State leaders in Florida approve plan to add two nuclear reactors
TALLAHASSEE, Fla. May 13 (Reuters) - Florida Governor Rick Scott and members of the Cabinet on Tuesday approved plans by the state's largest electric company to add two nuclear reactors to a plant in the Miami area, despite an outcry by environmentalists and some surrounding communities.
Florida Power & Light Co, a unit of NextEra Energy Inc, wants to add two new 1,100-megawatt units to its vast Turkey Point power complex near the city of Homestead.
The company has been working on the project in the Miami-area suburb since 2006, winning approval by the state's Public Service Commission, which regulates utility rates, and the Department of Environmental protection.
Construction cannot begin until federal regulatory agencies approve the project.
Several cities in Miami-Dade County strongly objected to extending nearly 90 miles (145 km) of power lines to carry electricity from the plant to customers.
"This would have a huge impact," Miami City Attorney Victoria Mendez told Scott and the Cabinet during a public hearing.
She urged them to deny certification, delay it until the Nuclear Regulatory Commission (NRC) and other permitting agencies approve, modify the agreement to require underground transmission lines or to remand the case to Administrative Law Judge D.R. Alexander for further hearings.
Philip Stoddard, the mayor of South Miami, disputed the company's claim that construction would generate about 8,000 jobs while saving customers hundreds of millions of dollars in fuel costs each year.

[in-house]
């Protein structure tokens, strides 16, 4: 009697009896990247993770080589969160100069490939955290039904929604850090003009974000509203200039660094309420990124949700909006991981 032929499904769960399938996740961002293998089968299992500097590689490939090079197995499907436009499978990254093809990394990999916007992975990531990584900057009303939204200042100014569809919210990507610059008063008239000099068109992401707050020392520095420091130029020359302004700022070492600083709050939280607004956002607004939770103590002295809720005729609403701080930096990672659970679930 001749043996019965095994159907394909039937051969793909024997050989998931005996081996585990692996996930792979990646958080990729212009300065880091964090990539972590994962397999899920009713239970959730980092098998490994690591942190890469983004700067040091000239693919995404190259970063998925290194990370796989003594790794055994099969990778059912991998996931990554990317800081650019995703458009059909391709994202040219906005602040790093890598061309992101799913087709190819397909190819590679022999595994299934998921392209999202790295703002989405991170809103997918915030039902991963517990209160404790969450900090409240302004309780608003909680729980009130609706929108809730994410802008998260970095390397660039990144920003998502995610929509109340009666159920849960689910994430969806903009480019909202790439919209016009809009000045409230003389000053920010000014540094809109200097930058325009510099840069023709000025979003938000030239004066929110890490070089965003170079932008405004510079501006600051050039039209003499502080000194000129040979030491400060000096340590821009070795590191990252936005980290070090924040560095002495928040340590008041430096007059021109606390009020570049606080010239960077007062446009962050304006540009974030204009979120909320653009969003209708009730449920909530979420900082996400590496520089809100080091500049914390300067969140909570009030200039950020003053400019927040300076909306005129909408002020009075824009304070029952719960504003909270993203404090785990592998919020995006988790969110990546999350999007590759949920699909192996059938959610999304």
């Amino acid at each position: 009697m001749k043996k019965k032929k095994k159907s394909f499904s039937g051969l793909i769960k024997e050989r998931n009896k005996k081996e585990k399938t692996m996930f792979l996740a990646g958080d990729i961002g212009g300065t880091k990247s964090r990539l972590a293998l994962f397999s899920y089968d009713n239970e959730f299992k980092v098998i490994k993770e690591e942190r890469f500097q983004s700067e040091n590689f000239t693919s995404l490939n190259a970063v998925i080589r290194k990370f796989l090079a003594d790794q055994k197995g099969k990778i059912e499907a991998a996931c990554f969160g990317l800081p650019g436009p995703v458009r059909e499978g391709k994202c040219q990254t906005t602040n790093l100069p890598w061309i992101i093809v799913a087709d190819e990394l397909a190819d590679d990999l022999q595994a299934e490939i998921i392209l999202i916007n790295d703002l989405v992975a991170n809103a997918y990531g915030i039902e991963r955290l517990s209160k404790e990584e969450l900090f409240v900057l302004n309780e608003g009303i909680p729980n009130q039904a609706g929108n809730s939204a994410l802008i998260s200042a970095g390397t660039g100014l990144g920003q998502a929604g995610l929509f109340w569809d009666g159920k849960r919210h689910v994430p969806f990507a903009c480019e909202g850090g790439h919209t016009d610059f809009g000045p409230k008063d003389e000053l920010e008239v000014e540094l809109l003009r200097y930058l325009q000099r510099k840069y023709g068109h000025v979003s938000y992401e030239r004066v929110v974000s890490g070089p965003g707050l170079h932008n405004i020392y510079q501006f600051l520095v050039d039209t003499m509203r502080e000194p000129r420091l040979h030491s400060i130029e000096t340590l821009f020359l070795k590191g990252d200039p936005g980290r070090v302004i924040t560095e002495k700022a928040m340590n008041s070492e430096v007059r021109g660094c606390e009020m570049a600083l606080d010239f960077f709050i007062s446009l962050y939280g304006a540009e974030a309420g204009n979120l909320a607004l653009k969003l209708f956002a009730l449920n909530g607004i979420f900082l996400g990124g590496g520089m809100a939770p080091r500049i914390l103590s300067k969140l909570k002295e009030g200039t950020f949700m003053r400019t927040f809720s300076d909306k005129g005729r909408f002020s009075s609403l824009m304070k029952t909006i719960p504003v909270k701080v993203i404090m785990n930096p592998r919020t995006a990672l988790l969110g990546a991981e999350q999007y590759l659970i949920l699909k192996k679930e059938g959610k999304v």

Stoddard said "power lines are job killers" that drive retail business and housing construction away from their paths.
But a succession of organized labor, chamber of commerce and pro-nuclear speakers urged quick approval of the plan, arguing south Florida needs the construction jobs and the additional power.
Brad Ashwell of the Florida Alliance for Consumer Protection, said utilities are allowed to bill current customers for future construction needs, collecting millions of dollars for plants that may never be built.
"The problem is cost recovery," Ashwell said. "Consumers are paying for projects they may never see completed, and never get their money back."
Florida, like some other states in the U.S. Southeast, allows utilities to recover the cost to build or upgrade nuclear reactors before the projects enter service to help offset financing and other costs.
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